Campbell 'is in control of government advertising'

Alastair Campbell, Tony Blair's director of communications and strategy, has been criticised by a former cabinet secretary for taking unprecedented control of Government information and advertising.

Lord Armstrong of Ilminster spoke out after it was revealed that Mr Campbell had taken up the powers in a little-publicised move last month.

A five-yearly review of the Central Office of Information concluded that its chief executive, Carol Fisher, should report directly to Mr Campbell when co-ordinating all government publicity campaigns.

Ms Fisher took on the new role of chief adviser on marketing communications and information campaigns to strengthen the planning of advertising campaigns by different Whitehall departments, the Cabinet Office said.

The Government is the biggest advertiser in Britain, with spending soaring by 70 per cent to £192m in 2000-01. The advertising budget rose from £105m in 1998-99 and £113m in 1999-2000.

In a special report by BBC's Panorama tomorrow, Lord Armstrong will say that Ms Fisher's new link to Mr Campbell "will lead to the suspicion, which may be quite unjust, that political considerations are entering closely into what she's accounting for".

Tim Collins, the shadow Minister for the Cabinet Office, said yesterday the Tories were so worried about the revelation about Mr Campbell that they would table amendments to the forthcoming Civil Service Bill to make the practice illegal.

"This is the ultimate example of Tony Blair's obsession both with cronyism and spin," Mr Collins told The Independent. "For an unelected Labour Party hack to be put in charge of the largest advertising budget in the UK is a gross violation of the traditional principles of independence for the civil service and strict neutrality for government advertising."

A spokesman for the Cabinet Office said the change had been made in an effort to improve the co-ordination of advertising campaigns. "Previously, there was no co-ordination at a higher level or an earlier level about running campaigns to the best effect. There was also an issue of strategy. Connecting some campaigns might offer better value for money," he said.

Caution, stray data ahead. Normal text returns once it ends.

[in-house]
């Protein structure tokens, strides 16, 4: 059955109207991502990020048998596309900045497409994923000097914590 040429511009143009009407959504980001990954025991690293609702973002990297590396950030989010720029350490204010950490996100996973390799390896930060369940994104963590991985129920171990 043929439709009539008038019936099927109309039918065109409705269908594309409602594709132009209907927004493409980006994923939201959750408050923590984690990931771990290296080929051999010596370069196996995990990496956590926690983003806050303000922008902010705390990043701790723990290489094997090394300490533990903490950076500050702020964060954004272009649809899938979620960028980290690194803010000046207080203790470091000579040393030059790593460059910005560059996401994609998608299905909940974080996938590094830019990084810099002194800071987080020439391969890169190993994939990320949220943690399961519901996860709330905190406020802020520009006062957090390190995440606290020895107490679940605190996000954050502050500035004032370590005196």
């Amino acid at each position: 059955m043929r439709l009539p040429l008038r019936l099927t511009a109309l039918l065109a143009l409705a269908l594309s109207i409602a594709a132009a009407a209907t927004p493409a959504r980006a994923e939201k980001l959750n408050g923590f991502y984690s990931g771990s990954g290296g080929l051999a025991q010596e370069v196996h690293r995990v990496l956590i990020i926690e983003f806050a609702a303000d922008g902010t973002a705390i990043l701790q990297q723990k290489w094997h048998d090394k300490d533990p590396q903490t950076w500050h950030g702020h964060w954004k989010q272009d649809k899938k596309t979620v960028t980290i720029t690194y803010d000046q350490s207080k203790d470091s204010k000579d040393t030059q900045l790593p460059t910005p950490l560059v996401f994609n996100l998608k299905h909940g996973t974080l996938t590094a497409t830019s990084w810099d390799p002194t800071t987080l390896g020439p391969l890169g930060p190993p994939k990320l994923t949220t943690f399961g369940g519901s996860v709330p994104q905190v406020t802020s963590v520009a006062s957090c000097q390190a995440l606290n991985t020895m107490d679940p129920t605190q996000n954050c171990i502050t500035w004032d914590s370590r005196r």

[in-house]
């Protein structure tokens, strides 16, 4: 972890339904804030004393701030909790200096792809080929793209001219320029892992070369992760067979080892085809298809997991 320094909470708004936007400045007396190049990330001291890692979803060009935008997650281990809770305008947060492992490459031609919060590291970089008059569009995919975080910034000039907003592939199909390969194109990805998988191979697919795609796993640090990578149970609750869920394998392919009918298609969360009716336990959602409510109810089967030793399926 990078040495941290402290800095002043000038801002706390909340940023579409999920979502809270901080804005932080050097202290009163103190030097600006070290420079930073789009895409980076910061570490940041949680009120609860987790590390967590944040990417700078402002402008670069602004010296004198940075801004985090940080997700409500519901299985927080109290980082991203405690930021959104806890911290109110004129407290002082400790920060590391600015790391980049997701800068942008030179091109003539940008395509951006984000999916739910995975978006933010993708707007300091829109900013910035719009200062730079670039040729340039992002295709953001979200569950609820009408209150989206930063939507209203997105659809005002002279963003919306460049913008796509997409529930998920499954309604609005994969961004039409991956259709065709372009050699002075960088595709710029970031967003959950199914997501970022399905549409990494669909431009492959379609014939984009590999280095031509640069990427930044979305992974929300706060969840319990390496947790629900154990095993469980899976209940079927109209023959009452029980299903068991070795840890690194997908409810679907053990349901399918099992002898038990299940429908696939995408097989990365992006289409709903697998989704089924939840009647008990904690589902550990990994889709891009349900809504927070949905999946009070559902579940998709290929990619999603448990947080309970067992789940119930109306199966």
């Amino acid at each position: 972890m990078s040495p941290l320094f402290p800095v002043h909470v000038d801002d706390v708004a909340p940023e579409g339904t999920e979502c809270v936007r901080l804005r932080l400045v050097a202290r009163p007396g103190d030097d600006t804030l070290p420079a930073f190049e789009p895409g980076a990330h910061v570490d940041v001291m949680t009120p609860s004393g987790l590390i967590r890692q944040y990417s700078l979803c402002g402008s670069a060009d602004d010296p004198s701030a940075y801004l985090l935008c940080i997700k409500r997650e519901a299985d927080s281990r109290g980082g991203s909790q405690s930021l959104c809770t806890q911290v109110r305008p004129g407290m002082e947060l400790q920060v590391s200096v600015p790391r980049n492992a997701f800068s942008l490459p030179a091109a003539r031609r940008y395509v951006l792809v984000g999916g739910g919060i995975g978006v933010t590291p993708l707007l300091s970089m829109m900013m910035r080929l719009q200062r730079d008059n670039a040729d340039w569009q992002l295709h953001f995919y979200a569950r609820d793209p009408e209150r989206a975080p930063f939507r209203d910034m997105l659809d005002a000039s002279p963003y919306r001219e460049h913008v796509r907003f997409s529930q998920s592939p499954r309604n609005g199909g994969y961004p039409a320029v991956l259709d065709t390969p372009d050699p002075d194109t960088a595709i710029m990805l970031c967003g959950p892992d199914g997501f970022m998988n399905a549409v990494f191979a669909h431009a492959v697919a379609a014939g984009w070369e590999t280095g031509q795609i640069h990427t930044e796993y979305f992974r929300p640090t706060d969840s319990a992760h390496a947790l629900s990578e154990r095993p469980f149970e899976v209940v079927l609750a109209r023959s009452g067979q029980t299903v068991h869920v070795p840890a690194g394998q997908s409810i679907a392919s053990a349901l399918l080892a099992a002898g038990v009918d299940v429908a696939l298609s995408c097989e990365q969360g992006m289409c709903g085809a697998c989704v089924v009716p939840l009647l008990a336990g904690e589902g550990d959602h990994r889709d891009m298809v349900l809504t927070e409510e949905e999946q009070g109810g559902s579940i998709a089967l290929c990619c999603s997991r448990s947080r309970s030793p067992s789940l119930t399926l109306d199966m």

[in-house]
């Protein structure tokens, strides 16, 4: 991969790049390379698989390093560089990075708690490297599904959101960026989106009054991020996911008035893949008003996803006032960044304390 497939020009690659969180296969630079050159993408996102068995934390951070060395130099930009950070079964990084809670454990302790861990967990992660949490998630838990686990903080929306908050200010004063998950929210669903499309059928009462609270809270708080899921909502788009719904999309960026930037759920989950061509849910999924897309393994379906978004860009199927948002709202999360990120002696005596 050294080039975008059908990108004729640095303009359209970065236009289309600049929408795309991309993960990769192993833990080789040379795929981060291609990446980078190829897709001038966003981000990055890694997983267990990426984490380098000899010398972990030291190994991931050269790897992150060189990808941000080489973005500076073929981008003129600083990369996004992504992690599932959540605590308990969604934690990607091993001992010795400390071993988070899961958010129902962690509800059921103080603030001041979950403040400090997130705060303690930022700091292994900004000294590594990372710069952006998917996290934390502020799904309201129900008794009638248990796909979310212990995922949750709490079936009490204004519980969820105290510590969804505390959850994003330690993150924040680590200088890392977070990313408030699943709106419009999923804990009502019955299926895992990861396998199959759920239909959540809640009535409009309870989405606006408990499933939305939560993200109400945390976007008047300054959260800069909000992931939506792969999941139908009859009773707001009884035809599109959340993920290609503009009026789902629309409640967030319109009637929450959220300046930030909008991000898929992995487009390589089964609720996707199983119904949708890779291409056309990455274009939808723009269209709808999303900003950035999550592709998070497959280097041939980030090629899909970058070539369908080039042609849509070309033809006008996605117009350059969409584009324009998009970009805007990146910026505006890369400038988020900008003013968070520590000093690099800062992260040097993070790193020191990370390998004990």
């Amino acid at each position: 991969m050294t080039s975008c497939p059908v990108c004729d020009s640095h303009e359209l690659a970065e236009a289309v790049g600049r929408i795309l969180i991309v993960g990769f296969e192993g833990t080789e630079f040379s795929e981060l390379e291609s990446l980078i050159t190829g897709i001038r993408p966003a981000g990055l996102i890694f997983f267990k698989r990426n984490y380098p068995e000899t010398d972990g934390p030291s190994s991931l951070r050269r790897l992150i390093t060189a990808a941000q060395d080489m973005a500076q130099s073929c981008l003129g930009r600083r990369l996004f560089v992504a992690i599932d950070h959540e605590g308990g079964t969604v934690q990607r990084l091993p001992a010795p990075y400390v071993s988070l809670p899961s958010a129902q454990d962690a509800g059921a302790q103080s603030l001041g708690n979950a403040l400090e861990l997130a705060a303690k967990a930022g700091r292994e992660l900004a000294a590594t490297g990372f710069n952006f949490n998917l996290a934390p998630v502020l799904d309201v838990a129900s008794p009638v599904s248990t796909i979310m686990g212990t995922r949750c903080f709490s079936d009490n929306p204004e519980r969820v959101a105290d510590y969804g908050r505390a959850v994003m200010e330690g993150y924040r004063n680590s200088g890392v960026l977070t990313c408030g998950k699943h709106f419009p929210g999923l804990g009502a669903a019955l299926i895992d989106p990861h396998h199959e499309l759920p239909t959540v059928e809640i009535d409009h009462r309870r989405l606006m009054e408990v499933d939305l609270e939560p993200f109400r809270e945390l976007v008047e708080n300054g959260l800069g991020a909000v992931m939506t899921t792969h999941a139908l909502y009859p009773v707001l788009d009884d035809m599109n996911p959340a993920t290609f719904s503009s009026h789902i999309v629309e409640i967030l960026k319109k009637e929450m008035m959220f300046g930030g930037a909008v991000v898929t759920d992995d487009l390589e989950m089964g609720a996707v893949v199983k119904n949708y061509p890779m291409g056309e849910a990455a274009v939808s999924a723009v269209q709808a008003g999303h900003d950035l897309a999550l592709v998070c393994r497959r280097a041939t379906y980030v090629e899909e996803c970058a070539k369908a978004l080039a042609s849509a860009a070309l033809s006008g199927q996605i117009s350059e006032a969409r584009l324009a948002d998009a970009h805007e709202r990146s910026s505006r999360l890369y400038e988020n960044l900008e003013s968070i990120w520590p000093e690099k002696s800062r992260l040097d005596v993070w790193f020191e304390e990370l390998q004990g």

The programme also reveals figures showing that more than half of the entire government advertising budget in 2000-01 was spent in the last three months of the year, just before the general election. A record figure for a single month, £49m, was spent in March 2001.

Lord Armstrong said: "I'm unhappy because there are very strict rules about election expenses and this could be a way in which ... the party in government could be spending more on purposes related to the campaign than the law allows ... and if I'm the Opposition I think I would be asking a good many questions about it."

Sir Michael Partridge, a former permanent secretary in the Department of Social Security, also tells the programme that one election campaign advertisement was "an improper use of taxpayers' money".

The advertisement encouraged lone parents to visit a government adviser for help in finding work. It did not mention a policy change being introduced from April 2001 which would compel lone parents to visit an adviser or have their benefits cut. Sir Michael says: "I would have had doubts about whether it was a proper form of words to be paid for by the taxpayer. It seemed to me to be crossing the line."

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